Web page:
Jon Couture has a look at Jacoby Ellsbury and how despite being labeled “the next big thing,” he’s keeping things day to day. He mentions that Ellsbury was named one of the ten “young athletes most likely to become cultural touchstones over the next decade” by the Miami Herald on Monday. Tony Massarotti has Pedro Martinez pitching for a new three year deal. Buckley has former Brandeis pitcher Nelson Figueroa trying to make a return to the Majors. Joe Haggerty looks at the impact that players drafted by the Red Sox in 2005 are already having with the club.

The Globe notebook says that the status of Julio Lugo and Coco Crisp for Japan is also up in the air, as neither player can get on the field this spring. Buckley’s notebook says that with the uncertainty of who will be available, Jon Lester is very much in the running for a start in Japan. McDonald’s notebook has the Red Sox glad that they stood pat on the Santana trade. Goldberg’s notebook has more on the medical struggles of Beckett and Lugo. Couture’s notebook says that the Sox aren’t worried about the one that got away in Santana.


Fluto Shinzawa has a look at the job that Alex Auld has done recently in stepping in for Tim Thomas. Steve Conroy says that if the Bruins can just score a goal or two, they might get back on track. Tony Lee has a quick look at the ups and downs of Thomas.

Christopher L. Gasper reports that the frivolous $100 Million lawsuit filed against the Patriots by and Ex-Ram player and fans has been dropped. Lenny Megliola says that the Randy Moss story with the Patriots continues on, and with a new deal in place, there are a few more chapters to be written.

Frank Dell’Apa has the Revolution bucking the league trend of going for older, high-priced, high-profile players.

Jeff Goodman has Tyrese Rice going at it alone for the Boston College basketball team.

David Scott reports on the demise of sports radio 790 AM/99.7 FM The Score in Providence.

Glenn Ordway Update

Glen Ordway called into the Big Show shortly after 5:00 to update the situation with his family. He reported that they are now “cautiously optimistic” about his newborn daughter Mia’s chances of having a normal life. She is being treated at Children’s Hospital, where she received the same thermal cooling treatment that Bills tight end Kevin Everett received to lessen brain swelling and trauma.

He also reported that his wife Sarah has been discharged from the hospital and is on her way to recovery.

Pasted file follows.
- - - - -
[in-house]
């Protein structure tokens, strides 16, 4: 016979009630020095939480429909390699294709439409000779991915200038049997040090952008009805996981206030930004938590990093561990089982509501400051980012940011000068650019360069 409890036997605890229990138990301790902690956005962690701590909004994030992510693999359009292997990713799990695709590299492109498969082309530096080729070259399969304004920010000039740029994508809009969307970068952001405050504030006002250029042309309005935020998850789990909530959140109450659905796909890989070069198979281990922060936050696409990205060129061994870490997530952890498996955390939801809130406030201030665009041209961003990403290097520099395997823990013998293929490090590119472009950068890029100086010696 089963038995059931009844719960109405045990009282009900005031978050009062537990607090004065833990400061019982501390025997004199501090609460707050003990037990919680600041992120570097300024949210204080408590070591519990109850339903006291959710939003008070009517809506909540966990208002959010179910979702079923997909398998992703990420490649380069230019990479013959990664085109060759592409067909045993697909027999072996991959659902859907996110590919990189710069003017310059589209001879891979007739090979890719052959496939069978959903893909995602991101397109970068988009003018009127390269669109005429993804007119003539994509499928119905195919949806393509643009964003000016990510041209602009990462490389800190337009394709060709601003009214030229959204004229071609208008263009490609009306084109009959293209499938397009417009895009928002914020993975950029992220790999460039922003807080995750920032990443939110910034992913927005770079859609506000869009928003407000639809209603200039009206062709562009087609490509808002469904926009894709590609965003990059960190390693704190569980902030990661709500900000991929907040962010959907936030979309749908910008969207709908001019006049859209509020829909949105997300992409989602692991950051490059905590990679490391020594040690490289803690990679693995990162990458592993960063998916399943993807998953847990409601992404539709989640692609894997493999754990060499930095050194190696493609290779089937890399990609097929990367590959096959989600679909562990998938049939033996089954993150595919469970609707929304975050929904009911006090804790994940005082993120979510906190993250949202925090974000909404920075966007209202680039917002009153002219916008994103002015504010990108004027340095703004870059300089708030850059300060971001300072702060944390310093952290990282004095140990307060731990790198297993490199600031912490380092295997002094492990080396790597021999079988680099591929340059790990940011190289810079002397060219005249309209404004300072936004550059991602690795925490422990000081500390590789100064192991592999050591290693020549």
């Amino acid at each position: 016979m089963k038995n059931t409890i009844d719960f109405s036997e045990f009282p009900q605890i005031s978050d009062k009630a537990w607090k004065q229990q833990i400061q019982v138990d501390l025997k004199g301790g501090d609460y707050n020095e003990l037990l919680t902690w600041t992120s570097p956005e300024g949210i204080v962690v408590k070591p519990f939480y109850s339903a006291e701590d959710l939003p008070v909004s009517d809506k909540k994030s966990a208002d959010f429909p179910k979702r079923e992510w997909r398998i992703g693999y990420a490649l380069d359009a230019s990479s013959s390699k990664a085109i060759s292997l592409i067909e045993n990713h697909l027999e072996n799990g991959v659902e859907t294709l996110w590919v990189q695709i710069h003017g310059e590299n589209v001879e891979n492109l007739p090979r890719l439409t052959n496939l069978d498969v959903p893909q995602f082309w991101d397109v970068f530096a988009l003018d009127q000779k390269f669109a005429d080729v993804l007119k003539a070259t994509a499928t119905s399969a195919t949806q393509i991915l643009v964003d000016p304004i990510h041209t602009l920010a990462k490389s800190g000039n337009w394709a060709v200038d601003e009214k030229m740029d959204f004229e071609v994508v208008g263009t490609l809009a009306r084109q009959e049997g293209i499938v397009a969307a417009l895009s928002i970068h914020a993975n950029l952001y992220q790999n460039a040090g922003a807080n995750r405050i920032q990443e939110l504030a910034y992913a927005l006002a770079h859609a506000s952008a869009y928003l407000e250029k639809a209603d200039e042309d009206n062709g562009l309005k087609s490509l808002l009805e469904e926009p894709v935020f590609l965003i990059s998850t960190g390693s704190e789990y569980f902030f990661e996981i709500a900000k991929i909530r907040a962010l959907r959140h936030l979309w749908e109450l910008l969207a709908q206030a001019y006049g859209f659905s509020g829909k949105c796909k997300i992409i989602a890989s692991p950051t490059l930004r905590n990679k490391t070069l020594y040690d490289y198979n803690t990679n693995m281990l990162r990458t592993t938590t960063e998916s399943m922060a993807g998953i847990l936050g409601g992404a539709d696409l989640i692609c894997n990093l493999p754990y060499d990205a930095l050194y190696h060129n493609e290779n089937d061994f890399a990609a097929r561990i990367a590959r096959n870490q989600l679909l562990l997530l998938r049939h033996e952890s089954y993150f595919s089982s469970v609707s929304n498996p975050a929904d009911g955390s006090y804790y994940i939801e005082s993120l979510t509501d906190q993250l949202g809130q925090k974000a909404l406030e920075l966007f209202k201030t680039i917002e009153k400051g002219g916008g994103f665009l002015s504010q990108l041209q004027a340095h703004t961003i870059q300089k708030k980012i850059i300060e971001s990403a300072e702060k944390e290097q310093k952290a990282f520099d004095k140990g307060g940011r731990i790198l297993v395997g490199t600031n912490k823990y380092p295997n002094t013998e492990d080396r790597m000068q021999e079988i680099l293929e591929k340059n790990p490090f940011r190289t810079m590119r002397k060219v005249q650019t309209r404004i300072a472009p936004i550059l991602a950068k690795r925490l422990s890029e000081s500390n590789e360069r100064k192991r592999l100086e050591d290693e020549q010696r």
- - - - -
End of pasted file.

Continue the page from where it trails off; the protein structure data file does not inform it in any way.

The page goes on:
Ordway acknowledged the overwhelming support that has been shown his family over the past week, including the fact that he has heard from people he never would’ve expected. He said he has been humbled by the entire experience.

He hopes to return to the WEEI airwaves in the next week or so.

Boston Globe, Patriots Mouthpiece? Not So Fast.

This morning’s Bob Hohler report in the Globe about Matt Walsh has predictably sparked much conversation on the radio airwaves and across the internet.

Gerry Callahan this morning effectively dismissed the Globe’s report as simply the Patriots going on the offensive to attempt to discredit Walsh before he talks.

In my mind, there’s a problem with that theory.

Other than Mike Reiss, and possibly Chris Gaspar, who at the Globe has a relationship with the Patriots that would result in the paper publishing a one-sided account in the team’s favor?

If anything, the Globe has shown a penchant in recent years for publishing articles containing the gripes of players and agents against the organization, usually right on the morning of a big game. (A Jackie MacMullan special)

Let me put it this way…do you think that if the Globe found anything in their investigation that they could use against the Patriots or that would put the team in a bad light, that they would hold it back and not report it?

Of course not. They would leap at the chance to publish material of that sort. As reader Jeff pointed out, Hohler is also the one who wrote the curious feature on Patriots backup fullback Kyle Eckel, which included all the dirt he could find, right down to his bottom standing in his graduating class.

If fact, I find it somewhat amusing which paragraph used for promoting this story on their sports section:

Amid news that former Patriots video assistant Matt Walsh is close to reaching an agreement to tell what he knows, the Globe found that Walsh broke league rules under orders from the Patriots by videotaping opponents’ signals between 2000 and 2002, and could have video recordings to prove it, which has not been previously reported.

Not any of the ones with information on Walsh, but the one that has the Patriots ordering Walsh to break league rules. (Something that has already come out anyway, as the league said Bill Belichick admitted taping signals from the beginning of his tenure in New England.)’s FanNation does the same thing.

It is clear to me that the Patriots had minimal, if any input into this article. The Globe certainly didn’t serve as their mouthpiece for discrediting Matt Walsh. He apparently has done a good enough job himself of creating doubt in his credibility.